June 2017 was a busy month for me! I made quite a few purchases, but only added one new holding in CAH. The rest of my purchases were just to strengthen my existing holdings. I even sold some early purchases (F, APU, BUD, BP, and ORI) to further align my portfolio with my dividend growth strategy.
At this point, I was entirely enjoying building a dividend growth portfolio. I couldn’t get enough. I would read every blog I could find. I kept coming across one idea that didn’t exist in my portfolio, but did make a lot of sense…
ETFs and Mutual Funds
I have no upper hand when it comes to picking a stock. I look for good dividend histories, realistic and healthy yields, and healthier payout ratios. I don’t dwell on entry price and I don’t predict market behavior.
How could I reconcile that I was picking stocks, yet had no advantage to picking stocks? Broad-market ETFs were the answer. I prefer ETFs over mutual funds because there is no minimum initial investment, but the expense ratio is still very low. My choice of ETF is the Vanguard Total Stock Market (VTI). VTI isn’t necessarily a dividend grower, but it pays dividends and generally increases dividends over time.
VTI exposes me to stocks I normally pass by, like Amazon, Facebook, Nvidia, energy stocks, and many others. My goal is to have about 50% of my taxable account in VTI and the other 50% in individual stocks. I have a little bit of catching up to do.
I am writing this looking back from September 2017.
41 shares of F (Ford Motor Co) @ $11.04/share ($452.64)
I no longer cared as much about the high yield. I took a $45.10 loss on F over the last eight months, but am happy to take the tax deduction and move the funds into a dividend grower.
12 shares of APU (Amerigas Partners) @ $44.18/share ($530.16)
My experiment with high-yield MLPs came to an end. I couldn’t wait to close this position after it cost more in tax preparation than the dividends even produced. I believe Amerigas is a leader in its industry, but I will stay away from MLPs in the future.
14 shares of BP (British Petroleum) @ $34.18/share ($487.91)
I am already heavily invested in energy through my Roth IRA (VGENX). I also happen to work in the energy industry. I reduced my energy exposure and shifted the funds towards lower-yield, higher-growth dividend stocks.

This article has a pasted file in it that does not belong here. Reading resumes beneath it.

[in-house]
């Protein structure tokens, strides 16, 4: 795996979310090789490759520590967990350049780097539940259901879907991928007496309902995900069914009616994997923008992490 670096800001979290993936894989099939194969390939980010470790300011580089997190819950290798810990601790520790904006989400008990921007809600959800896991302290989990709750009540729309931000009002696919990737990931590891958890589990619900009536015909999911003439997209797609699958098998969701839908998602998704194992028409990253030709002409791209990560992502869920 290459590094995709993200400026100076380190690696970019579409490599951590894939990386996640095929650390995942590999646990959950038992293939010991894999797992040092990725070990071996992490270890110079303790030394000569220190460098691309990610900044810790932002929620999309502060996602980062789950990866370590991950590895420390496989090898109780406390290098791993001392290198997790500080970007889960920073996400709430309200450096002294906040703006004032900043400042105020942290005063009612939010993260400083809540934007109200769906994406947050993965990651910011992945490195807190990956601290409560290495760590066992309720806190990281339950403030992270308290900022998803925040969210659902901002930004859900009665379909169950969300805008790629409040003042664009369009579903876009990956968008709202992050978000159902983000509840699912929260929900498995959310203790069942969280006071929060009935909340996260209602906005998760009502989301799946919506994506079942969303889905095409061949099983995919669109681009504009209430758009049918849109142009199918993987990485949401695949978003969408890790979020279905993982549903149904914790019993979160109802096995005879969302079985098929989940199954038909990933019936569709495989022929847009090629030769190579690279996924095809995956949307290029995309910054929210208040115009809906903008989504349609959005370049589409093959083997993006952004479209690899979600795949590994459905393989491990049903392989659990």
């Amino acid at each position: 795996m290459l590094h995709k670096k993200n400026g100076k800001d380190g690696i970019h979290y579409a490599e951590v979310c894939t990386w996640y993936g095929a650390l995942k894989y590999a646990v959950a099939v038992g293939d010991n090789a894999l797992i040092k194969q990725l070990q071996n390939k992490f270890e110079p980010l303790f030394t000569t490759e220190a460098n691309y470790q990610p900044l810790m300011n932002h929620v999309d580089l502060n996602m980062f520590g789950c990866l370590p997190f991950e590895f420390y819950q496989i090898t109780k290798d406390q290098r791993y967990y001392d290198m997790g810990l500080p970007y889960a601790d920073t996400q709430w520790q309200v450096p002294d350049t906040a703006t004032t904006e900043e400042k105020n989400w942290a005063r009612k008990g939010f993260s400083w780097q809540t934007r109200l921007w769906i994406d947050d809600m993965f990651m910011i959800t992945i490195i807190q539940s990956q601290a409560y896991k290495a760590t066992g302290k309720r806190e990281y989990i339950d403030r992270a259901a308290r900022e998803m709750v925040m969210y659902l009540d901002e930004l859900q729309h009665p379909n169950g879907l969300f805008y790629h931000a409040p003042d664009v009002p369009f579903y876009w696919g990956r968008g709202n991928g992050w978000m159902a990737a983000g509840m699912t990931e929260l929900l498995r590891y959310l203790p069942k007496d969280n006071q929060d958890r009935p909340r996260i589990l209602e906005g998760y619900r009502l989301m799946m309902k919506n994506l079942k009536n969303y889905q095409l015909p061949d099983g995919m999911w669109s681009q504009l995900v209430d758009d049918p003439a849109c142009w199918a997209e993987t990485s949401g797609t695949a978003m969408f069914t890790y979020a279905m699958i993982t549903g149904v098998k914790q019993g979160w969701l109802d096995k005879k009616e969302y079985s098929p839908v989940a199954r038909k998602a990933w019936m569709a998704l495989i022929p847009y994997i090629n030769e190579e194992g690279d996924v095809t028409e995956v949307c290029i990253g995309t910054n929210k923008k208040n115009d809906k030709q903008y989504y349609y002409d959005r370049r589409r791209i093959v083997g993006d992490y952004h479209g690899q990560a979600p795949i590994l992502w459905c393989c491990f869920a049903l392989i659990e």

5 shares of BUD (Anheuser Busch InBev) @ $113.27/share ($566.36)
I sold BUD for nearly what I payed for it and shifted it into companies with more predictable, increasing dividend payments.
5 shares of ORI (Old Republic) @ $19.77/share ($98.85)
ORI’s dividend increases are slow or non-existent. This simplifies my portfolio by one more stock.
24 shares of VTI (Vanguard Total Stock Market ETF) @ 124.75/share ($2,994.00)
I consider my dividend portfolio as a savings account that will eventually pay out regular income that I can live off of. VTI is much more boring than buying Visa or Microsoft, but I like boring. The market is at all-time highs, but it has been at all-time highs for quite a few years now. I’m comfortable adding to VTI any time and with any amount. I’m trusting in the greater hive mind of the entire market with VTI. Most likely I’m no smarter than the collective market!
1 share of PFE (Pfizer Inc.) @ $32.78/share ($32.78)
My dividend payments are coming in steadily. I wish I started dividend growth investing a long time ago. At first, each dividend payment was $2-3. Now, many of them are $7-10 each.
I picked up another share of PFE. I love thinking that each share bought with dividends will produce its own small dividend. And those dividends will eventually produce their own small dividends. It’s sort of like a Mandelbrot Effect.
4 shares of IFF (International Flavors & Fragrances Inc) @ $136.50/share ($546.00)